Significant emphasis is placed on the literacy element of this course with students given appropriate scaffolding to support them in articulating their own opinions and demonstrating key knowledge about the topics taught. A crucial part of equality in the curriculum is reflected in the diversity of the curriculum. PRE places a lot of emphasis on academic scholarship as giving credit to those who founded theories and forms of the discipline forms part of the ambition and challenge of the subject.  

 

However, it is important that this scholarship reflects the lived experience of students and therefore drawing on scholars from different cultures, religions, genders, sexualities and race, is imperative in enabling students to engage with a curriculum that reflects their experience or that of others. Being conscious of the invisibility of whiteness often inherent in the lens of teaching and resources surrounding PRE is the first step to challenging this and creating a curriculum that is accessible and purposeful for all. 

Aims, Vision & Values  What is the aim of your curriculum and how does this support the aims and values of the school? 
At the heart of the Philosophy, Religion and Ethics curriculum is the desire to inspire a passion for the three academic disciplines that this subject comprises with the hope that this translates into a strong uptake of students choosing the subject at Key Stage 4 and 5. The curriculum is designed to foster a love of learning beyond the classroom and encourage students to find the enormous relevance of this subject in their day-to-day life. Making real life applications is crucial to the success of this subject and the curriculum aims to introduce students to areas of study that hold significance either morally, philosophically or from a position of faith to themselves. 

 

The PRE curriculum also aims to challenge students, whether that be through tackling deep, complex philosophical arguments or considering alternative perspectives. The subject has the capacity to acknowledge and develop the whole person, beyond just the academics, and embed key academic, life and personal skills, such as tolerance, respect, empathy, strong communication skills, and an understanding of the wider world and their place in it.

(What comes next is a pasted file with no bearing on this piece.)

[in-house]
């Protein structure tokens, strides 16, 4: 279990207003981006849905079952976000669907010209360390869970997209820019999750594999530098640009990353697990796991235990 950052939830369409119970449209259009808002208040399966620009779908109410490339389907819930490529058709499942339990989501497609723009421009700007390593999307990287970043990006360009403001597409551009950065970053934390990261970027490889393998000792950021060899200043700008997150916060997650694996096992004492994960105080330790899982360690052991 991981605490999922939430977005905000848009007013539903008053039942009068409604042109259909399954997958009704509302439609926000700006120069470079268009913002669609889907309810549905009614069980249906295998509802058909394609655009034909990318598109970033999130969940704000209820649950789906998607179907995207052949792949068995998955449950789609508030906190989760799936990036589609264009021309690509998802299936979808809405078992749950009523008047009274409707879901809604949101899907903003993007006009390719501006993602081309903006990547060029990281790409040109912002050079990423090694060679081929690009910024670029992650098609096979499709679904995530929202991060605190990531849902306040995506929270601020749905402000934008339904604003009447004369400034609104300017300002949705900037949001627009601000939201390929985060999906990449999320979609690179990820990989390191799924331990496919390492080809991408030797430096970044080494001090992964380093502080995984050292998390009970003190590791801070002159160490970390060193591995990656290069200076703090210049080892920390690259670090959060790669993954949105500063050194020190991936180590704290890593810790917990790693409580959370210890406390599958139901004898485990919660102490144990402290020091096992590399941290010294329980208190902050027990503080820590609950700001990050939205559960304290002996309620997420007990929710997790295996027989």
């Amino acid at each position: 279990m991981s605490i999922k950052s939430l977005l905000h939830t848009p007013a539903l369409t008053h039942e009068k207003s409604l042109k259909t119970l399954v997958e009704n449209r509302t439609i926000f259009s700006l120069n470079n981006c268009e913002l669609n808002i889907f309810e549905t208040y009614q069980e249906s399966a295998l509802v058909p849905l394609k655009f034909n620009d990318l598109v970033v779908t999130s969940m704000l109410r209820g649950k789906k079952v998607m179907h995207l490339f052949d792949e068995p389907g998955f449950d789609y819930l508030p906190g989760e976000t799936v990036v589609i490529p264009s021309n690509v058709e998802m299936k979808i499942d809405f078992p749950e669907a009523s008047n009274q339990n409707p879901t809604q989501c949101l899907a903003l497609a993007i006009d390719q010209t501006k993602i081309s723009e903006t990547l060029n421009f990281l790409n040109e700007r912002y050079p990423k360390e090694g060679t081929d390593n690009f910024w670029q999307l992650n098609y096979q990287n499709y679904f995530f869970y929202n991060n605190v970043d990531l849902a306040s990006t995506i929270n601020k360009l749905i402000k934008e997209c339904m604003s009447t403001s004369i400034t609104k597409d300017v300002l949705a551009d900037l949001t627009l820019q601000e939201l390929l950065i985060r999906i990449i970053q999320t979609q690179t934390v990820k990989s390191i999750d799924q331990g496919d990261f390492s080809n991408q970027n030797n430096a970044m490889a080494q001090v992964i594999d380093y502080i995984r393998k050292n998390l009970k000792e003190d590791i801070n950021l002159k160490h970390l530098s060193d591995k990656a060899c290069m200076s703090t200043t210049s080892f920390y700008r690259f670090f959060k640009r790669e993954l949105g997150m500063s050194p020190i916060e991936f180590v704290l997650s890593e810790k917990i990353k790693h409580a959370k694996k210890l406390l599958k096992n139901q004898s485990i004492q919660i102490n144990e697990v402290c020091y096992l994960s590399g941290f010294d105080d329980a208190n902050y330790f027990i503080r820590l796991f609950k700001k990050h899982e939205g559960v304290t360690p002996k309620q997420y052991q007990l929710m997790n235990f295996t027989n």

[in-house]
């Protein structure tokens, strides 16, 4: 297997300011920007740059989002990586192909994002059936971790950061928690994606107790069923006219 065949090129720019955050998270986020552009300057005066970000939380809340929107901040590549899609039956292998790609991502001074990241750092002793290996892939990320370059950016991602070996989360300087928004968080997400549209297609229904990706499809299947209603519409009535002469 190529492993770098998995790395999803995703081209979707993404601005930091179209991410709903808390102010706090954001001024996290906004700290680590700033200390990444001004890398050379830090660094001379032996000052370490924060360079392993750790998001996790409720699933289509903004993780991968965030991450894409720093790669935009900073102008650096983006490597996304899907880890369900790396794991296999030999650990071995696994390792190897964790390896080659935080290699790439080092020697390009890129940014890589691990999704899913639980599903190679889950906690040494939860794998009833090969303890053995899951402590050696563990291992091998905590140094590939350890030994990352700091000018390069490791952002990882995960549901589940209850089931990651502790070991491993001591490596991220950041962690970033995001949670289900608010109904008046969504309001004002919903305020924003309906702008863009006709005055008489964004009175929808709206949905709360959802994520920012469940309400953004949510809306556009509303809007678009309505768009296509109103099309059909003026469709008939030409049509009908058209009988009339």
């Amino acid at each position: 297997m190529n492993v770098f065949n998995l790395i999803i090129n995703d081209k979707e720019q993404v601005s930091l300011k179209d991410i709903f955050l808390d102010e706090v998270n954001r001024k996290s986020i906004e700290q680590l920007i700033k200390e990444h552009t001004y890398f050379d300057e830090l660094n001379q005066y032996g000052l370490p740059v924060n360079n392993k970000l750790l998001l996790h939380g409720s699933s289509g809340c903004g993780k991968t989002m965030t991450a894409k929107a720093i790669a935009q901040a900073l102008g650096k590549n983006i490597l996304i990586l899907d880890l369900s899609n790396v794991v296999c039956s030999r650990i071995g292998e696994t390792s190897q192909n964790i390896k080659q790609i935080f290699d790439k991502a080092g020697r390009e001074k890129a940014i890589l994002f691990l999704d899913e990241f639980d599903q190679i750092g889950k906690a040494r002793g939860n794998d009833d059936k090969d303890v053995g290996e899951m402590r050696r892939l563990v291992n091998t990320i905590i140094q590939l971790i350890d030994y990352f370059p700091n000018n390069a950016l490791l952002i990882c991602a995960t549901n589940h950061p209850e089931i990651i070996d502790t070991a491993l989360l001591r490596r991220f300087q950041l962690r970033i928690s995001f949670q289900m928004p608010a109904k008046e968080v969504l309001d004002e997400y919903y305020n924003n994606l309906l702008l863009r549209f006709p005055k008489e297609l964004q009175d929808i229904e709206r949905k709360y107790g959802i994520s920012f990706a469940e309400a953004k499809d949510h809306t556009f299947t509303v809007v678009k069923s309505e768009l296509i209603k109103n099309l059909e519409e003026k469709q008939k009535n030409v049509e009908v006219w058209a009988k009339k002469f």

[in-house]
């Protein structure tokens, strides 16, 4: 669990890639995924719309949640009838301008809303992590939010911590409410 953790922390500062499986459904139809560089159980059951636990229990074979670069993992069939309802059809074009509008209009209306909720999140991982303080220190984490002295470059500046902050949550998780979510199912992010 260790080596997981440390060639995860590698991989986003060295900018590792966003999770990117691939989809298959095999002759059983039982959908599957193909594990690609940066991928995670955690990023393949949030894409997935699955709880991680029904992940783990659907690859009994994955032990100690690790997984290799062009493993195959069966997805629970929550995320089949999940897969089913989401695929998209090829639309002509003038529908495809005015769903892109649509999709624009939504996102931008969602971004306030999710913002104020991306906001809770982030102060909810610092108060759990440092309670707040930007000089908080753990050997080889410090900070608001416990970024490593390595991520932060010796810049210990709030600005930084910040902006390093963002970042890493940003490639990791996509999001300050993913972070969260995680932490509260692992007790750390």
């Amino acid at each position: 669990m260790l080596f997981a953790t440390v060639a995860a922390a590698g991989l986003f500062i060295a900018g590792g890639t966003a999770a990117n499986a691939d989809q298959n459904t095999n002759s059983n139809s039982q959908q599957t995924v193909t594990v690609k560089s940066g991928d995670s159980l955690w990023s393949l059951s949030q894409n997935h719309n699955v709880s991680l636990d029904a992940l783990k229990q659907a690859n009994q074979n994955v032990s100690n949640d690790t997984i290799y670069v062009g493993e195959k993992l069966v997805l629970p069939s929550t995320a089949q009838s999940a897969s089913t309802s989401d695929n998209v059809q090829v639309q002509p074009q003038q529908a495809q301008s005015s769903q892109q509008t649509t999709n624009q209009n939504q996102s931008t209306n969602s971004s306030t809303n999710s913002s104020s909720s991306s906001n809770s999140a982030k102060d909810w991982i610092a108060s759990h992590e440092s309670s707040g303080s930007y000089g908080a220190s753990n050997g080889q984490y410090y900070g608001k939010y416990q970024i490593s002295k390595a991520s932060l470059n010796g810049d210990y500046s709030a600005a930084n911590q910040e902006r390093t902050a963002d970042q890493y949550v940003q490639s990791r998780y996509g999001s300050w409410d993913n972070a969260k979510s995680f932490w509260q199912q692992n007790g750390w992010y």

Teaching through a variety of lenses, such as history, anthropology, archaeology, psychology, sociology, theology and philosophy, helps students to see the value of different belief systems and the impact that religion has on individuals and communities, the way in which philosophy has shaped the world, how crucial a strong sense of ethics and morality is in becoming upstanding citizens and how interconnected religion is to other subjects. There is an explicit emphasis on diversity within the curriculum and its academic scholarship, as this is an integral aim of PRE and ensures that the curriculum reflects students’ lived experiences and those of others in the wider world. 

Misconceptions  How do you address misconceptions in your subject to support students’ learning? 
One of the biggest misconceptions in PRE is the idea that the subject holds no relevance to their lives. We actively challenge this misconception through the planning of the curriculum and the development of resources. We also challenge other misconceptions that are created due to students’ own worldviews and encourage students to acknowledge their influences and biases and how this may impact on the way in which they view the issues we face. For example, it is common for students to think about Jesus as reflecting a stereotypical white European physique.  

 

 

Moderation, reflection and collaboration also supports the challenging of misconceptions as we are able to share the common themes that need to be addressed. We also challenge misconceptions in written writing through the use of exemplar answers and quizzes that are designed to get students to identify the mistakes and misconceptions within those works, demonstrating their knowledge and tackling issues regarding common errors.